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Panorama PerspectivesPractical challenges to the international movement of sport horses

Perspectives Posted on 2019-08-21 14:52:04

Practical challenges to the international movement of sport horses

Authors

Louis Romanet(1), Ingmar De Vos(2), Göran Akerström(2) & Roland Devolz(1)*

(1) International Federation of Horseracing Authorities (IFHA), Boulogne-Billancourt, France.
(2) International Equestrian Federation (FEI), Lausanne, Switzerland.

* Corresponding author: rdevolz@france-galop.com

The designations and denominations employed and the presentation of the material in this article do not imply the expression of any opinion whatsoever on the part of the OIE concerning the legal status of any country, territory, city or area or of its authorities, or concerning the delimitation of its frontiers and boundaries.
The views expressed in this article are solely the responsibility of the author(s). The mention of specific companies or products of manufacturers, whether or not these have been patented, does not imply that these have been endorsed or recommended by the OIE in preference to others of a similar nature that are not mentioned.

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In recent years, there has been considerable progress in enabling sport horses to move more easily between countries. However, some practical difficulties remain, including the facilities available at border crossings, infrastructure for quarantine and isolation, and the planning and logistics involved in international movements.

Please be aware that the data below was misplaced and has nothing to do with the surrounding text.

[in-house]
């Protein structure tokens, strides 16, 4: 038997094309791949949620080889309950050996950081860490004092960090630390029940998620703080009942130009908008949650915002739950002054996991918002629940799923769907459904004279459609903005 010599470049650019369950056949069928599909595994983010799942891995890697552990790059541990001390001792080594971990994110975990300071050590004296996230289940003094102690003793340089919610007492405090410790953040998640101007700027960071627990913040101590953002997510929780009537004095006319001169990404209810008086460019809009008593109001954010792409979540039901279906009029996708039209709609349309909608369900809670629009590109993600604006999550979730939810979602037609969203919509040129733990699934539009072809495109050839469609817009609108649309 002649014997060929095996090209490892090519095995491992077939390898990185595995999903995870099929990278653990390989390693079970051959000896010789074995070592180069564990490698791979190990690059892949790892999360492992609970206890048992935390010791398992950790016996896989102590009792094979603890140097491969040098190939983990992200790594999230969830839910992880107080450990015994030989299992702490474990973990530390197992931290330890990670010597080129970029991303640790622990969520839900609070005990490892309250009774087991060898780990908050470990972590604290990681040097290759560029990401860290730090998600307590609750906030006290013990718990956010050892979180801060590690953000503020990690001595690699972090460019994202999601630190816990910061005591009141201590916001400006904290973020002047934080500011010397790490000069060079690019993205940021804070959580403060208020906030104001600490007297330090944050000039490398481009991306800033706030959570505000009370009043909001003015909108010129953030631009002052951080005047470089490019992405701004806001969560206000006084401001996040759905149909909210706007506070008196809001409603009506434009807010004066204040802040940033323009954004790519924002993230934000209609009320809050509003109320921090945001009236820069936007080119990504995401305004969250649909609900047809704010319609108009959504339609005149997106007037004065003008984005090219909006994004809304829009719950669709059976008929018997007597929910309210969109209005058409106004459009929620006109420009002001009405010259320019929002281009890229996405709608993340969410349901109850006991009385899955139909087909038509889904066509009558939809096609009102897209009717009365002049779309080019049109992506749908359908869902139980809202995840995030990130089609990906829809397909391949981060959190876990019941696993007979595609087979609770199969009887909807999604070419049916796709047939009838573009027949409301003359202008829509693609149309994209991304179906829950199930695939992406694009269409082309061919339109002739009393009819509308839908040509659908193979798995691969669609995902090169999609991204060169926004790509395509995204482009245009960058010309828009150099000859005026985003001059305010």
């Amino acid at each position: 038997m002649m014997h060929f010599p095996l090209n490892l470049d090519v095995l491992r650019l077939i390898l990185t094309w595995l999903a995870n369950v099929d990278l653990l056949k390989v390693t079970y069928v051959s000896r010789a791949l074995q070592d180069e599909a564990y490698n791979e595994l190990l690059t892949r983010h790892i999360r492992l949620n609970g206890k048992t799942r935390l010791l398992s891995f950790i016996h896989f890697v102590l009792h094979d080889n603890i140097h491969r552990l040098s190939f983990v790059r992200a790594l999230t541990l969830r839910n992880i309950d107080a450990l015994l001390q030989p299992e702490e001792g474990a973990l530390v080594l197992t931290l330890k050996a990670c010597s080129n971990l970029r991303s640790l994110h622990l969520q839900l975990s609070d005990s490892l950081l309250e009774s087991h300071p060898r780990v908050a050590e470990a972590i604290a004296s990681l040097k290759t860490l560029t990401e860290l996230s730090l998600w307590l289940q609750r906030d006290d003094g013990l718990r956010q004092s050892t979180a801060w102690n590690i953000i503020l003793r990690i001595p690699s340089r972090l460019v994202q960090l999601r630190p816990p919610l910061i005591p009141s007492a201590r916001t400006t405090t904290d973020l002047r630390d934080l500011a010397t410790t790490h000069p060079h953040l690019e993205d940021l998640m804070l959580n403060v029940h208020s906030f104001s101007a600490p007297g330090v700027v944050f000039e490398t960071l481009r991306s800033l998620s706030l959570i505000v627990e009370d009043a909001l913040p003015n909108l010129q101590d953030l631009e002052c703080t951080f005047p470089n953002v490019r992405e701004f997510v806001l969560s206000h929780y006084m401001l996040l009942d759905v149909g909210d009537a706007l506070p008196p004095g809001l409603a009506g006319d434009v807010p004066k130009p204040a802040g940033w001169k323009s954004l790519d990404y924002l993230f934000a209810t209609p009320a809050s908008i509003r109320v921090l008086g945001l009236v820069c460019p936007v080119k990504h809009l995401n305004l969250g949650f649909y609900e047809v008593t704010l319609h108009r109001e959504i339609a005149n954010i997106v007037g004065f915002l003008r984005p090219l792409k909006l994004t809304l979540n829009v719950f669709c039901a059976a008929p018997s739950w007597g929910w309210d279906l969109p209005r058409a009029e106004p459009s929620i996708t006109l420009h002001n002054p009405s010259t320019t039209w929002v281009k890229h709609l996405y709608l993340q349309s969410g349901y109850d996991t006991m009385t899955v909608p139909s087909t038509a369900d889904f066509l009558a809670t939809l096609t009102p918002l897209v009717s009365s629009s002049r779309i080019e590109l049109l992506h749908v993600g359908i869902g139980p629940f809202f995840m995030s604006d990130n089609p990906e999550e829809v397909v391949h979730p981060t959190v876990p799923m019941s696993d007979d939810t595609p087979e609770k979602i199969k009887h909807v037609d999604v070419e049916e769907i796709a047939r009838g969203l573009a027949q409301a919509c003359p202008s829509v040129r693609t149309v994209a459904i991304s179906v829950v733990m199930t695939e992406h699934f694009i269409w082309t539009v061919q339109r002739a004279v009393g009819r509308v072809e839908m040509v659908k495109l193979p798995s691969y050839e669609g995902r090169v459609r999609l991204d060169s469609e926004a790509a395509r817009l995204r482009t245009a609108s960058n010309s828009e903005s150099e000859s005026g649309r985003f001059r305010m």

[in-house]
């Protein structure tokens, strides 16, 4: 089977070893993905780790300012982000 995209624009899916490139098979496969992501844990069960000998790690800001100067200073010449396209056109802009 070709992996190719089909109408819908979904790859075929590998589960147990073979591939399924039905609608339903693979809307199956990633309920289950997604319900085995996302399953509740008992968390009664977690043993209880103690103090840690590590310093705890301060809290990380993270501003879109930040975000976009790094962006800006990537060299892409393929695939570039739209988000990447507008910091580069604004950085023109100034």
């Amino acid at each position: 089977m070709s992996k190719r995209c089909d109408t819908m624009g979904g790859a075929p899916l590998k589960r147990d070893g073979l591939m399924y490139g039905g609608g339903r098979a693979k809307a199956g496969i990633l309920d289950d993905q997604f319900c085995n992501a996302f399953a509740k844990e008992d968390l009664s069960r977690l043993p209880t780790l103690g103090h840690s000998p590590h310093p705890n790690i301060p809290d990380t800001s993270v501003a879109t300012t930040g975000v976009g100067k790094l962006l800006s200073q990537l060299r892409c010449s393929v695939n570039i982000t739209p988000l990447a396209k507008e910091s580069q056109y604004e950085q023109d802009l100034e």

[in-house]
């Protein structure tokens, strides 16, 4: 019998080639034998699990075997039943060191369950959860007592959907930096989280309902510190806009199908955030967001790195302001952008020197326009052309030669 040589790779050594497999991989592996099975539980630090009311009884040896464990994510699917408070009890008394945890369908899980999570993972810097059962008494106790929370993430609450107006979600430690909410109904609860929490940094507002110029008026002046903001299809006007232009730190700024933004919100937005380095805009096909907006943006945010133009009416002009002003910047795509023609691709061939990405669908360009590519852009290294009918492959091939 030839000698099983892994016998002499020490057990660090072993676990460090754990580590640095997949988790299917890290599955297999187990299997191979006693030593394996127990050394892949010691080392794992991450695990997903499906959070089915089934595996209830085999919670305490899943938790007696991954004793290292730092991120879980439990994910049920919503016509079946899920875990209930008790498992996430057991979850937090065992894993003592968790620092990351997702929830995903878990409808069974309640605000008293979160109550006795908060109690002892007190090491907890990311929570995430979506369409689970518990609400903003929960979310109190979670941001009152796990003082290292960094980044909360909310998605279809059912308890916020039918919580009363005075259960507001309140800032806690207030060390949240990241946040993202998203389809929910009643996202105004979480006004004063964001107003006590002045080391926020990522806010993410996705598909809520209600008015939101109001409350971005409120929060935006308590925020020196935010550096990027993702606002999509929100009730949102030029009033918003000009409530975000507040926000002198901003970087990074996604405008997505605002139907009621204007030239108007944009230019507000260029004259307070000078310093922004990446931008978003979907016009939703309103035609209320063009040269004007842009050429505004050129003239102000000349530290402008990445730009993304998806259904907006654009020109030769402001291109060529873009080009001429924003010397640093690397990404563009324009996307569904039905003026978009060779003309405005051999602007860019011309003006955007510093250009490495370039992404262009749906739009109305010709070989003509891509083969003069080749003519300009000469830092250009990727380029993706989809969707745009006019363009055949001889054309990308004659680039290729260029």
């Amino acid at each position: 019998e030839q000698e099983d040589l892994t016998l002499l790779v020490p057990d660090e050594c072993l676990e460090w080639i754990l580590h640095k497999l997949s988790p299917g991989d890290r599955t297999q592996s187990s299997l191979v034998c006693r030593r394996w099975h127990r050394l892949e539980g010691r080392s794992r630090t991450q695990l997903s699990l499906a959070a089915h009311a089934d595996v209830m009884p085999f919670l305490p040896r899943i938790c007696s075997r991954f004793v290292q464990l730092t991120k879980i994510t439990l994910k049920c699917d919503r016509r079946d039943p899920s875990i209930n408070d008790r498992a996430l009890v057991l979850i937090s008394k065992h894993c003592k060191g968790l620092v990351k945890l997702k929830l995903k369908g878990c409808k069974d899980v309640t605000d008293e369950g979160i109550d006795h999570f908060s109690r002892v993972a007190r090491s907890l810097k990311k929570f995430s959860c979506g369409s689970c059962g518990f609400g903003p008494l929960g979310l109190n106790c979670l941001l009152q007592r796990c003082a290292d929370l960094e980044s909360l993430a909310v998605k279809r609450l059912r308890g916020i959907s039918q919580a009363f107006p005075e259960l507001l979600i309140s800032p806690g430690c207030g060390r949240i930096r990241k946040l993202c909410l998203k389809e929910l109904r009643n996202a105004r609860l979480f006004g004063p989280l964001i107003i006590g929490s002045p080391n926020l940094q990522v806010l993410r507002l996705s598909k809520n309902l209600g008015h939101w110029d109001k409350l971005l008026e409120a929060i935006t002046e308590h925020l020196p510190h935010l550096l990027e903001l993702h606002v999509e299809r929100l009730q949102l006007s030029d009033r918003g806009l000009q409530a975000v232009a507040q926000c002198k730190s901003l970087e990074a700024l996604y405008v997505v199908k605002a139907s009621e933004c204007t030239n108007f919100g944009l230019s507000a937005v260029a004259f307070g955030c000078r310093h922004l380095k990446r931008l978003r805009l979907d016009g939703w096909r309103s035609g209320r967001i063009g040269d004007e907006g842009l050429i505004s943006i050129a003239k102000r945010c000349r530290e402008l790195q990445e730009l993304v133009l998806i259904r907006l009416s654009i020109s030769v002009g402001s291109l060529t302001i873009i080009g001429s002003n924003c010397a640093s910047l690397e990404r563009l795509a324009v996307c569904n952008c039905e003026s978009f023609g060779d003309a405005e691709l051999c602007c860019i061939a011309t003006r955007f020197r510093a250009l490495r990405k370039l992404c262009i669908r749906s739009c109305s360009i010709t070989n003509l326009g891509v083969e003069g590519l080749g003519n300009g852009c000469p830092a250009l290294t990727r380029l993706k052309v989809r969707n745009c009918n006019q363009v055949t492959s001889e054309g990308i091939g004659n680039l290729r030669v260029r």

Considerable progress has been made in recent years in facilitating the international movements of sport horses. Activities undertaken jointly at the global and regional levels by the International Horse Sports Confederation (IHSC) and the World Organisation for Animal Health (OIE) have played, and will continue to play, an important role in achieving this goal. However, some practical difficulties remain.

Conditions at border crossings, especially when transporting horses overland, are often not optimal for safeguarding the welfare of the horses. Border inspection posts are rarely adequately equipped for the safe unloading of horses, and their watering and shade, and waiting times can be significant. In addition, official veterinarians often have limited time at border inspection posts. To minimise waiting times at borders, stakeholders in the equine industry are encouraged to liaise closely with staff at these inspection posts to ensure that an official veterinarian will be present when the horse(s) arrives.

Sport horses are international athletes and must consistently undergo high-level training programmes to maintain their level of fitness. Isolation or quarantine stations are not always adequately equipped to allow physical training. Horses that are isolated (before export or post-arrival) can have their performance level significantly affected and even their health jeopardised in facilities that do not allow any such training.

All international movements of sport horses should be carefully planned

Lastly, all international movements of sport horses should be carefully planned. Those involved in the equine industry, in particular attending veterinarians, should always liaise with the relevant Competent Authorities, shipping agents and laboratories so that everyone is fully informed of the relevant requirements, timeframes and practical tasks, such as obtaining the results of the necessary pre-shipment tests, to prepare for a successful movement.

Strengthened communication, collaboration and mutual awareness between the horse industry, Veterinary Authorities, veterinary laboratories, and Customs Administrations are necessary to overcome these practical challenges. Stakeholders are therefore urged to engage in public–private partnerships at the national level.

https://doi.org/10.20506/bull.2019.2.2972

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